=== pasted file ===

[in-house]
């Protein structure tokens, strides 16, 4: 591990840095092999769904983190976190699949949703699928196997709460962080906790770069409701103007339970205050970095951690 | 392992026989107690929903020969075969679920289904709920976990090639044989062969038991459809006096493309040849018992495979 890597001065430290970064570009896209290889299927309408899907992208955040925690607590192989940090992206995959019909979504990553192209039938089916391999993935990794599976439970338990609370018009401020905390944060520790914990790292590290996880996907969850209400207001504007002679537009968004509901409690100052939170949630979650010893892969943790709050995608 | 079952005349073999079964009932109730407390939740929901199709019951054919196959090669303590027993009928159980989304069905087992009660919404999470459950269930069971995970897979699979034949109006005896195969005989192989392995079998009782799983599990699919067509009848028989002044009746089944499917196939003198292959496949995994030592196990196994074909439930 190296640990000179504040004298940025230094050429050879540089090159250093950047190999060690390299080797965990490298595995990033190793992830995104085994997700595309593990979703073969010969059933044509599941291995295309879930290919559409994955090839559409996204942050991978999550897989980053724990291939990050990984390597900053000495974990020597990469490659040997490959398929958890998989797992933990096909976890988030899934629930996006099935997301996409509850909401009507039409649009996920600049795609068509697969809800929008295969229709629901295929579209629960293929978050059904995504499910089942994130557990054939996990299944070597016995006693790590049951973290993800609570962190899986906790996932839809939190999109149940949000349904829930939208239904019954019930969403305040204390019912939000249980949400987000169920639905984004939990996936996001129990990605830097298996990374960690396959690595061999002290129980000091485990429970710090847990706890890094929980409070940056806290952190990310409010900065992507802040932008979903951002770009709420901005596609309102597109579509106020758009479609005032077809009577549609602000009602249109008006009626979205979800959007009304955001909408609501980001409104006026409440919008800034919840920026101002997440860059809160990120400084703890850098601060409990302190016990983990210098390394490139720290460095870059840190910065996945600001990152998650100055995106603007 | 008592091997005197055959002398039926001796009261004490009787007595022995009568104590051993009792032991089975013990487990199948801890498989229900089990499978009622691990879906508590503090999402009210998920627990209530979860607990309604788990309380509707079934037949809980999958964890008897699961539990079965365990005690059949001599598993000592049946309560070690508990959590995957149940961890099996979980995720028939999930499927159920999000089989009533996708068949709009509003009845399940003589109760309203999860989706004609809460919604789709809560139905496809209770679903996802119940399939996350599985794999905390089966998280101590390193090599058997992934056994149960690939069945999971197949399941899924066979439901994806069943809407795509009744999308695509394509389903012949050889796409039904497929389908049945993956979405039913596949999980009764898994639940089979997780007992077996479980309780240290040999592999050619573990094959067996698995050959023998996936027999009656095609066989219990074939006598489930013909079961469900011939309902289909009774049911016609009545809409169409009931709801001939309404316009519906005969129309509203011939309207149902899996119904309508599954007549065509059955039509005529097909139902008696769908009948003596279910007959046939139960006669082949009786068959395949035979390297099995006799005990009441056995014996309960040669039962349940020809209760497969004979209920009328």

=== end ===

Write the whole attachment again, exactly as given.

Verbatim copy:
[in-house]
């Protein structure tokens, strides 16, 4: 591990840095092999769904983190976190699949949703699928196997709460962080906790770069409701103007339970205050970095951690 | 392992026989107690929903020969075969679920289904709920976990090639044989062969038991459809006096493309040849018992495979 890597001065430290970064570009896209290889299927309408899907992208955040925690607590192989940090992206995959019909979504990553192209039938089916391999993935990794599976439970338990609370018009401020905390944060520790914990790292590290996880996907969850209400207001504007002679537009968004509901409690100052939170949630979650010893892969943790709050995608 | 079952005349073999079964009932109730407390939740929901199709019951054919196959090669303590027993009928159980989304069905087992009660919404999470459950269930069971995970897979699979034949109006005896195969005989192989392995079998009782799983599990699919067509009848028989002044009746089944499917196939003198292959496949995994030592196990196994074909439930 190296640990000179504040004298940025230094050429050879540089090159250093950047190999060690390299080797965990490298595995990033190793992830995104085994997700595309593990979703073969010969059933044509599941291995295309879930290919559409994955090839559409996204942050991978999550897989980053724990291939990050990984390597900053000495974990020597990469490659040997490959398929958890998989797992933990096909976890988030899934629930996006099935997301996409509850909401009507039409649009996920600049795609068509697969809800929008295969229709629901295929579209629960293929978050059904995504499910089942994130557990054939996990299944070597016995006693790590049951973290993800609570962190899986906790996932839809939190999109149940949000349904829930939208239904019954019930969403305040204390019912939000249980949400987000169920639905984004939990996936996001129990990605830097298996990374960690396959690595061999002290129980000091485990429970710090847990706890890094929980409070940056806290952190990310409010900065992507802040932008979903951002770009709420901005596609309102597109579509106020758009479609005032077809009577549609602000009602249109008006009626979205979800959007009304955001909408609501980001409104006026409440919008800034919840920026101002997440860059809160990120400084703890850098601060409990302190016990983990210098390394490139720290460095870059840190910065996945600001990152998650100055995106603007 | 008592091997005197055959002398039926001796009261004490009787007595022995009568104590051993009792032991089975013990487990199948801890498989229900089990499978009622691990879906508590503090999402009210998920627990209530979860607990309604788990309380509707079934037949809980999958964890008897699961539990079965365990005690059949001599598993000592049946309560070690508990959590995957149940961890099996979980995720028939999930499927159920999000089989009533996708068949709009509003009845399940003589109760309203999860989706004609809460919604789709809560139905496809209770679903996802119940399939996350599985794999905390089966998280101590390193090599058997992934056994149960690939069945999971197949399941899924066979439901994806069943809407795509009744999308695509394509389903012949050889796409039904497929389908049945993956979405039913596949999980009764898994639940089979997780007992077996479980309780240290040999592999050619573990094959067996698995050959023998996936027999009656095609066989219990074939006598489930013909079961469900011939309902289909009774049911016609009545809409169409009931709801001939309404316009519906005969129309509203011939309207149902899996119904309508599954007549065509059955039509005529097909139902008696769908009948003596279910007959046939139960006669082949009786068959395949035979390297099995006799005990009441056995014996309960040669039962349940020809209760497969004979209920009328």